Inferences about Variances (Chapter 7) In this Lecture we will: Develop point estimates for the population variance Construct confidence intervals for the population variance. Perform one-sample tests for the population variance. Perform two-sample tests for the population variance. Note: Need to assume normal population distributions for all sample sizes, small or large! If the population(s) are not normally distributed, results can be very wrong. Nonparametric alternatives will be presented later. Variance-Test-1 Point Estimate for 2 The point estimate for 2 is the sample variance: n 1 2 s2 ( y y ) i n 1 i1 What about the sampling distribution of s2? (I.e. what would we see as a distribution for s2 from repeated samples).
If the observations, yi, are from a normal (,) distribution, then the quantity 2 (n 1) s 2 has a Chi-square distribution with df = n-1. Variance-Test-2 Chi Square (2) Distribution df2 2 0.5 2 df 5 0.4 df2 10 0.0 0.1 0.2 x2 0.3
2 df 15 0 5 10 15 20 25 30 y Non-symmetric. Shape indexed by one parameter called the degrees of freedom (df). Variance-Test-3 Table 7 in Ott and Longnecker Chi Square Table Variance-Test-4 Confidence Interval for 2 (n 1)s 2 If
2 df ,1 has a Chi Square Distribution, then a 100(1-)% CI can be computed by finding the upper and lower / 2 critical values from this distribution. 2 Pr( 2df ,1 2 2 (n 1)s2 2 ) 1 2 df , 2 12.83 2 20.48 3.247 0.15 0.10
) 1 2 df , 2 2 (n 1)s2 ( n 1 ) s 2 2 2 df , df ,1 2 2 Consider the data from the contaminated site vs. background. Background Data: n 7 y 2.48 s 1.13 A 95% CI for background population variance 2 (6)1.13 2 (
6 ) 1 . 13 2 2 2 6,0.025 6,0.975 0.53 2 6.193 s2 = 1.277 Variance-Test-6 Hypothesis Testing for 2 What if we were interested in testing: Test Statistic: 2 ( n 1 ) s 2 02 H0 : 1 Ha : 2 3 2 02 ( 02 is specified)
2 02 2 02 2 02 Rejection Region: 1. Reject H0 if 2 > 2df, 2. Reject H0 if 2 < 2df,1- 3. Reject H0 if either 2 < 2df,1-/2 or 2 > 2df,/2 Example: n 7 y 2.48 s 1.13 2 ( 6 ) 1 . 13 2 7.66 1 In testing Ha: 2 > 1: Reject H0 if 2 > 26,0.05 =12.59 Conclude: Do not reject H0. Variance-Test-7 Tests for Comparing Two Population Variances Objective: Test for the equality of variances (homogeneity assumption). 0.6 0.8
F(2,5) F(5,5) 0.4 0.2 0.0 The F distribution shape is defined by two parameters denoted the numerator degrees of freedom (ndf or df1 ) and the denominator degrees of freedom (ddf or df2 ). 1.0 has a probability distribution in repeated sampling which follows the F distribution. x25 s12 s22 12 22 0 2 4 6 8
10 y Variance-Test-8 F distribution: Can assume only positive values (like 2, unlike normal and t). Is nonsymmetrical (like 2, unlike normal and t). Many shapes -- shapes defined by numerator and denominator degrees of freedom. Tail values for specific values of df1 and df2 given in Table 8. df1 relates to degrees of freedom associated with s21 df2 relates to degrees of freedom associated with s22 Variance-Test-9 Numerator df = df1. Table 8 Note this table has three things to specify in order to get the critical value. Denominator df = df2. 4.28 5.82 Probability Level F Table Variance-Test-10 Hypothesis Test for two population variances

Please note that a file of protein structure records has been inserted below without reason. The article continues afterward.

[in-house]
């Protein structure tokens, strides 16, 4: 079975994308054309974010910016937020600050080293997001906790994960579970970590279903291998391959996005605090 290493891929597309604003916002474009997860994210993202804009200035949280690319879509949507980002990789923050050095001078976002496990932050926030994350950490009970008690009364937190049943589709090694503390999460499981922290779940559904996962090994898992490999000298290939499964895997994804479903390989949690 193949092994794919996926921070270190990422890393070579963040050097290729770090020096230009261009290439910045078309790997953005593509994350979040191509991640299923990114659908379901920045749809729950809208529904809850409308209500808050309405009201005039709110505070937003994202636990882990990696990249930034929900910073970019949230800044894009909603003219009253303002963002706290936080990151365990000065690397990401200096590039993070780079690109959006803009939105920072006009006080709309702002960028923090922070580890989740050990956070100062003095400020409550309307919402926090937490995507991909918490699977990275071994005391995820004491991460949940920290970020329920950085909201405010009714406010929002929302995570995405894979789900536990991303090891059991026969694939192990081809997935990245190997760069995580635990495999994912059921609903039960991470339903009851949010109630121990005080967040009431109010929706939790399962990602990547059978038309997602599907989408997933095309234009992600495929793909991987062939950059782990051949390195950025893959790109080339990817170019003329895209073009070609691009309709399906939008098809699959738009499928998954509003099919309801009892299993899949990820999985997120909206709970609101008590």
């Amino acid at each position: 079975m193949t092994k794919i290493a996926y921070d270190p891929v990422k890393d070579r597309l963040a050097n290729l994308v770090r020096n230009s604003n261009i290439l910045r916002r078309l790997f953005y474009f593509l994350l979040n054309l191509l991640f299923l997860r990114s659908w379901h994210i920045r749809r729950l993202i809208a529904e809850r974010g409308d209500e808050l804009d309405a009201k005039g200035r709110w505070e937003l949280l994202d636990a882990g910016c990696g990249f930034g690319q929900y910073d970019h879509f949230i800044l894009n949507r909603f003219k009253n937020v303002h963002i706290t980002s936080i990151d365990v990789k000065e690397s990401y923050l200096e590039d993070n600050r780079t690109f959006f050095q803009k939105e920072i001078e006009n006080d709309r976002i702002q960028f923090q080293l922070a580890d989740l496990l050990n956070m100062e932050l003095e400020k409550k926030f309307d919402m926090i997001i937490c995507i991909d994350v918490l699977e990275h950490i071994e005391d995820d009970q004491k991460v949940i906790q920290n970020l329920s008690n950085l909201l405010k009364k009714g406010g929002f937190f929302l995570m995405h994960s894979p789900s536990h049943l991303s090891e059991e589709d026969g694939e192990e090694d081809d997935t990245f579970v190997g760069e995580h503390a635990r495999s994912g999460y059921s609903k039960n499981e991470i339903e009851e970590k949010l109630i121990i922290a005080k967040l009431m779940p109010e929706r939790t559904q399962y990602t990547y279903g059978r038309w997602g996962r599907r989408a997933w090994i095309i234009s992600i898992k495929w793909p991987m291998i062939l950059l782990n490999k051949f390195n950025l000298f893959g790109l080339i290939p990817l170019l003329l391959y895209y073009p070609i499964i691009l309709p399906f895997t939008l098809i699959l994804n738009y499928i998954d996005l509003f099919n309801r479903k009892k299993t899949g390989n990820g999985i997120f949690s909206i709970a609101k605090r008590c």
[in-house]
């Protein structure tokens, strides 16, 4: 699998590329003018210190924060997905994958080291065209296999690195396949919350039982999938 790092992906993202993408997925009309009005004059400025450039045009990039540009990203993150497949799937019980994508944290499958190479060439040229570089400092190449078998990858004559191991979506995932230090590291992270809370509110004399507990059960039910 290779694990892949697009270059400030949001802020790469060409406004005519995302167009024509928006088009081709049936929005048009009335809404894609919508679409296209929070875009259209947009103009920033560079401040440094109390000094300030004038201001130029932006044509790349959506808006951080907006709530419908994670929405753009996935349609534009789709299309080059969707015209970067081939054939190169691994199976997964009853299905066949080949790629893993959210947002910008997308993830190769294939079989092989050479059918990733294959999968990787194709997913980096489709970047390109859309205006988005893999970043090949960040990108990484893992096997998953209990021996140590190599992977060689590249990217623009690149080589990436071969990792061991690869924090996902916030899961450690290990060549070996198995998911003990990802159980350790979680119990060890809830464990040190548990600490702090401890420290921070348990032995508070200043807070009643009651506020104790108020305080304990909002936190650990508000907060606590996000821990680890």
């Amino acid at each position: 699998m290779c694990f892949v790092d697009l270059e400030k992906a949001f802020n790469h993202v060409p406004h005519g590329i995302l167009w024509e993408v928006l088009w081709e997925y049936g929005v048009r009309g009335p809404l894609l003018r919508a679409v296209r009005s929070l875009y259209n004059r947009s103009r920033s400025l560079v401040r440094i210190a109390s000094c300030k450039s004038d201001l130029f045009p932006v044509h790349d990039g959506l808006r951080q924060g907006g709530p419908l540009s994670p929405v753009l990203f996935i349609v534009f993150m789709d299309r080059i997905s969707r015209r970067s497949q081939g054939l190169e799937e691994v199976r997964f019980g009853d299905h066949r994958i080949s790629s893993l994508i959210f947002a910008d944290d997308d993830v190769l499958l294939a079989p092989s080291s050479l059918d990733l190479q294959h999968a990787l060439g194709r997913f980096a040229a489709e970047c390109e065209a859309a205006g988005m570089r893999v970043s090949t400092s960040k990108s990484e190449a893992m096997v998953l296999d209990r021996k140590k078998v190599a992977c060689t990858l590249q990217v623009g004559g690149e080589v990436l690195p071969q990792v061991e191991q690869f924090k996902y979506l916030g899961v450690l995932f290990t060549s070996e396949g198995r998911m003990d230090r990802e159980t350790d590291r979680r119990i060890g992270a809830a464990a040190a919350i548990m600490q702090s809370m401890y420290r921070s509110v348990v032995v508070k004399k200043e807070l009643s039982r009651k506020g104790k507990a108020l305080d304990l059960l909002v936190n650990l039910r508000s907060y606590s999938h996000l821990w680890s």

2 1 H0 : 2 2 versus 2 1 2 2 s Test Statistic: F s Ha : 1. 12 22 2. 12 22 For one-tailed tests, define population 1 to be the one with larger hypothesized variance. For any 0 1 : Rejection Region: Fdf1 ,df 2 ,1 1 Fdf 2 ,df1 , 1. Reject H0 if F > Fdf1,df2,.
2. Reject H0 if F > Fdf1,df2,/2 or if F < Fdf1,df2,1-/2. In both cases, df1=n1-1 and df2=n2 -1. Variance-Test-11 Background Samples Example T.S. R.R. 2 1 2 2 Study Site Samples n1 7 n2 7 y1 2.48 y 2 4.82 s1 1.13 s2 0.89 2 s 1.13 1.2769 F
1.612 2 s 0.89 0.7921 Reject H0 if F > Fdf1,df2, where df1=n1-1 and df2=n2-1 = 0.05, F6,6,0.05 = 4.28 One-sided Alternative Hypothesis Reject H0 if F > Fdf1,df2,/2or if F < F df1,df2,1-/2 = 0.05, F6,6,0.025 = 5.82, F6,6,0.975 = 0.17 Two-sided Alternative Conclusion: Do not reject H0 in either case. Variance-Test-12 (1-)100% Confidence Interval for Ratio of Variances s12 1 12 s12 F 2 2 2 df2 ,df1 , 2
s2 Fdf ,df , 2 s2 1 2 2 Note: degrees of freedom have been swapped. Example (95% CI): F6, 6, 0.025 5.82 1.132 1 12 1.132 F6,6,0.025 2 2 2 0.89 F6, 6, 0.025 2 0.89 12 0.277 2 9.282 2 Note: not a argument! Variance-Test-13 Conclusion While the two sample test for variances looks simple (and is simple), it forms the foundation for hypothesis testing in Experimental Designs (ANOVA). Nonparametric alternatives are: Levenes Test (Minitab); Fligner-Killeen Test (R). Variance-Test-14 Software Commands for Chapters 5, 6 and 7 MINITAB Stat -> Basic Statistics -> 1-Sample z, 1-Sample t, 2-Sample t, Paired t, Variances, Normality Test. -> Power and Sample Size -> 1-Sample z, 1-Sample t, 2-Sample t. -> Nonparametrics -> Mann-Whitney (Wilcoxon Rank Sum Test)
-> 1-sample Wilcoxon (Wilcox. Signed Rank Test) R t.test( ): 1-Sample t, 2-Sample t, Paired t. power.t.test( ): 1-Sample t, 2-Sample t, Paired t. var.test( ): Tests for homogeneity of variances in normal populations. wilcox.test( ): Nonparametric Wilcoxon Signed Rank & Rank Sum tests. shapiro.test( ), ks.test( ): tests of normality. Variance-Test-15 Example Its claimed that moderate exposure to ozone increases lung capacity. 24 similar rats were randomly divided into 2 groups of 12, and the 2 nd group was exposed to ozone for 30 days. The lung capacity of all rats were measured after this time. No-Ozone Group: 8.7,7.9,8.3,8.4,9.2,9.1,8.2,8.1,8.9,8.2,8.9,7.5 Ozone Group: 9.4,9.8,9.9,10.3,8.9,8.8,9.8,8.2,9.4,9.9,12.2,9.3 Basic Question: How to randomly select the rats? In class I will demonstrate the use of MTB and R to analyze these data. (See Comparing two populations via two sample t-tests in my R resources webpage.) Variance-Test-16
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